Private hospitals have been charging patients exorbitant prices for donated blood profiting from the goodwill of donors.
Apart from donors, most private hospitals get blood from the Kenya National Blood Transfusion Service (KNBTS) which the government fully covers the costs up to the point of distribution to hospitals.
The vast majority of funding for this blood collection programme – some 80 per cent – came from outside donors, according to a government report.
This ensured there was money for essential supplies, personnel and other blood safety-related costs.
The funding also goes towards an outreach programme with mobile units collecting blood in schools, universities and other public places around the country.
The main donor was the US government through the President’s Emergency Plan for Aids Relief – known as Pepfar for short.
However, a check by The Informer found that patients requiring transfusion pay between Sh20,000 and Sh50,000 for blood in private hospitals – even if they bring along donors to replenish the blood used during treatment.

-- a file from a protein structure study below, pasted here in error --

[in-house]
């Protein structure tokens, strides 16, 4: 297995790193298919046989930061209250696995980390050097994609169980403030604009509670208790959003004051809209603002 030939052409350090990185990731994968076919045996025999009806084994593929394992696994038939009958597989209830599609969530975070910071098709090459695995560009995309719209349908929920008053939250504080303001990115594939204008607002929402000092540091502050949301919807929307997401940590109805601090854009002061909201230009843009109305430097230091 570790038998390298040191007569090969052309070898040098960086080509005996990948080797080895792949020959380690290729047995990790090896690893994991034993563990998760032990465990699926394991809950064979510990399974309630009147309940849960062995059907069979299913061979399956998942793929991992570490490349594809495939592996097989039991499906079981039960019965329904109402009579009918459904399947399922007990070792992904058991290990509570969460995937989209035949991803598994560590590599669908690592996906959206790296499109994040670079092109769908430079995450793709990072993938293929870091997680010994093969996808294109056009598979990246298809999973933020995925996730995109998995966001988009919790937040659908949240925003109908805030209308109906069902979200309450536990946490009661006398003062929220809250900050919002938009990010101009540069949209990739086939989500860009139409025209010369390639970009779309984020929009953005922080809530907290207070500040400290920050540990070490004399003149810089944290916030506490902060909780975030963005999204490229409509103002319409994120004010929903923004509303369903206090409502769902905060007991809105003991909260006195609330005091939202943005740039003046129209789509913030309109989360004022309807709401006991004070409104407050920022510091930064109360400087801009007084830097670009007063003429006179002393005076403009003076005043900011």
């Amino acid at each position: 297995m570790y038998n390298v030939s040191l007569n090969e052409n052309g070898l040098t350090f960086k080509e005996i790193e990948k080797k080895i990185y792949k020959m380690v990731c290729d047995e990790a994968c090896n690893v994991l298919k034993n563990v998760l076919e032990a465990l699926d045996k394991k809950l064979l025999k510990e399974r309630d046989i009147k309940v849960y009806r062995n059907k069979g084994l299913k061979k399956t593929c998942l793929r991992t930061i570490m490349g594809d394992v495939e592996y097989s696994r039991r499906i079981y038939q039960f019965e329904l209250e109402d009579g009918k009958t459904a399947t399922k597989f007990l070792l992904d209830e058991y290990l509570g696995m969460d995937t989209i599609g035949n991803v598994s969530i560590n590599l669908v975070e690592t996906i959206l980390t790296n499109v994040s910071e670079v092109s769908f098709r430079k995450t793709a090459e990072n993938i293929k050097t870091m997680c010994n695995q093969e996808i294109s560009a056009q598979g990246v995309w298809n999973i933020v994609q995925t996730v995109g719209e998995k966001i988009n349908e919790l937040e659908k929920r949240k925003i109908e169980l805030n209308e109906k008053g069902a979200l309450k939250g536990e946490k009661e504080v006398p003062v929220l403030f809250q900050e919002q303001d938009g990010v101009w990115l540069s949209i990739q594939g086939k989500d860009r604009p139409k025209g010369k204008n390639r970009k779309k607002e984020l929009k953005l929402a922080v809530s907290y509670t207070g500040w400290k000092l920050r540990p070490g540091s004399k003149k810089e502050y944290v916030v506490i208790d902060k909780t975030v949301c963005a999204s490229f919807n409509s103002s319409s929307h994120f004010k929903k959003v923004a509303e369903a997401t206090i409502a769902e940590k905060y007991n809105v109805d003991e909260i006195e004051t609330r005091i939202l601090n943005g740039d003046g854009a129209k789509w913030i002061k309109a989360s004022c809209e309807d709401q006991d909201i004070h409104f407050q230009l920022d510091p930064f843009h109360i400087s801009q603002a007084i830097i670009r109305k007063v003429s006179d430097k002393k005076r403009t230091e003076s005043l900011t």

For a pint of blood type AB, O- and O+, private hospitals are charging between Sh20,000 and Sh30,000 However, blood type O- attracts fees of up to Sh50,000 since it’s the scarcest.
However, a costing reference document is in the process of development in which when it comes to effect, private hospitals will start charging patients a standard amount for blood.
With the costing reference in place, the public will know what they should pay in all private hospitals.
Based on World Health Organization guidelines for the proportion of donors relative to total population, Kenya should be collecting as much as one million units of blood a year.
Kenya’s population is 47 million, so even if just 1 per cent donated blood, the country would have at least 470,000 units.